Friday, April 17, 2015

When honesty and sincerity are at odds with the truth.

From the instant he stepped into our classroom to the moment I ducked out about half an hour into the Q&A session after his powerful film had wrapped up, Ian Thomas Ash never struck me as anything less than sincere. Here is a person who has strong personal convictions and a drive to be as much of a force for good in this world as he can. Selfless is a word bandied about all too carelessly today but I honestly think there is no better adjective to describe him. He has the intellect and instincts to go far in the corporate world, but he has instead decided to dedicate those abilities to spreading social justice at a mere fraction of the profits. Something that impressed me especially was that during the Q&A session he mentioned that he makes special care to document different families in each of his documentaries because he believes having a long-term camera presence in a household could interfere with the natural development of the children. It's difficult to put into words how much that impacted me; he's willing to sacrifice getting a more "poignant" documentary (and also, more success) simply for the well-being of the families he's documenting. This is a man with a strict code of self-imposed ethics and an unrelenting desire to spread the truth.

Unfortunately, at least one of those truths he's uncovered appears to be one founded in a fundamental misunderstanding of his subject. As has been documented again and again from a vast number of different and very trustworthy sources (I have personal experience working with The Guardian and they are about as benevolent and non-partisan as a news agency can be), it would appear Mr. Ash is horribly misguided. He repeatedly mentioned in both our classroom and during the Q&A that followed the that the official reasons the Japanese government has given for a greater number of children afflicted with thyroid cancer is The Screening Effect (by looking for something, you're more likely to find it), but ironically I can't help but wonder if it was Mr. Ash's desire for a gripping story to tell that led him into seeing these (what are, by all appearances) illusory correlations.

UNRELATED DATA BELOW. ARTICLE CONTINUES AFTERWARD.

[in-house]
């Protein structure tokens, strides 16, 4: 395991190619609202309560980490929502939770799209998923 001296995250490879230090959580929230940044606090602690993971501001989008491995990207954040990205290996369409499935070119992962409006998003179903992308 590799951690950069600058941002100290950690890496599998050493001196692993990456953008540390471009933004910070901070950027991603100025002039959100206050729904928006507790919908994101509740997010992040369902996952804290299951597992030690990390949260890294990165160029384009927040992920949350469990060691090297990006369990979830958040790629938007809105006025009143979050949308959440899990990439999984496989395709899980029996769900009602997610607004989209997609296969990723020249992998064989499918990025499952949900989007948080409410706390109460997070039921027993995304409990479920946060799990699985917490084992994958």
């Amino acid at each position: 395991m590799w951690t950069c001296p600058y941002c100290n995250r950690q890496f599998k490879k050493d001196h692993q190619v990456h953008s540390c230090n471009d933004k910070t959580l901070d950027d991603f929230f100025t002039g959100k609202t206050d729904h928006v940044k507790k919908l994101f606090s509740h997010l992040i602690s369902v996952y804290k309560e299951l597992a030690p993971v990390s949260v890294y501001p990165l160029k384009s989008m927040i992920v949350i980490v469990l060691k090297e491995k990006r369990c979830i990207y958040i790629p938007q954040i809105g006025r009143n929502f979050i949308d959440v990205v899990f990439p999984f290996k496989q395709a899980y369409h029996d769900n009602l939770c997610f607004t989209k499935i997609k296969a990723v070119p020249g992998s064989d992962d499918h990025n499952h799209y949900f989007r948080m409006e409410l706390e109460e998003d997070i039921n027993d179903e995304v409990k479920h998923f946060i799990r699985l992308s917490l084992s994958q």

There was a moment in the final act of his documentary that tipped his hand a bit. It featured the unseen voice of Mr. Ash behind the camera sparring loudly with the assistant principal of a grade school in Fukushima, begging the man to explain how he could stand by while his children were being exposed to radiation. Rather than the assistant principal holding the austere scowl of an uncaring, money-grubbing businessman who felt no compunction over profiting on the lives of children or his eyes welling up with tears because of what his school was allowing yet was powerless to speak against... he simply stared at Mr. Ash in mild horror. A horror that anyone could think these children were at any risk at all. Mr. Ash wasn't allowed on the school grounds because he threatened to spread "the truth" as Ash claimed; rather he was disallowed because fear-mongering in front of small, easily frightened children is intolerable. And I have to stand in agreement with the assistant principal on this matter, as much as it pains me.

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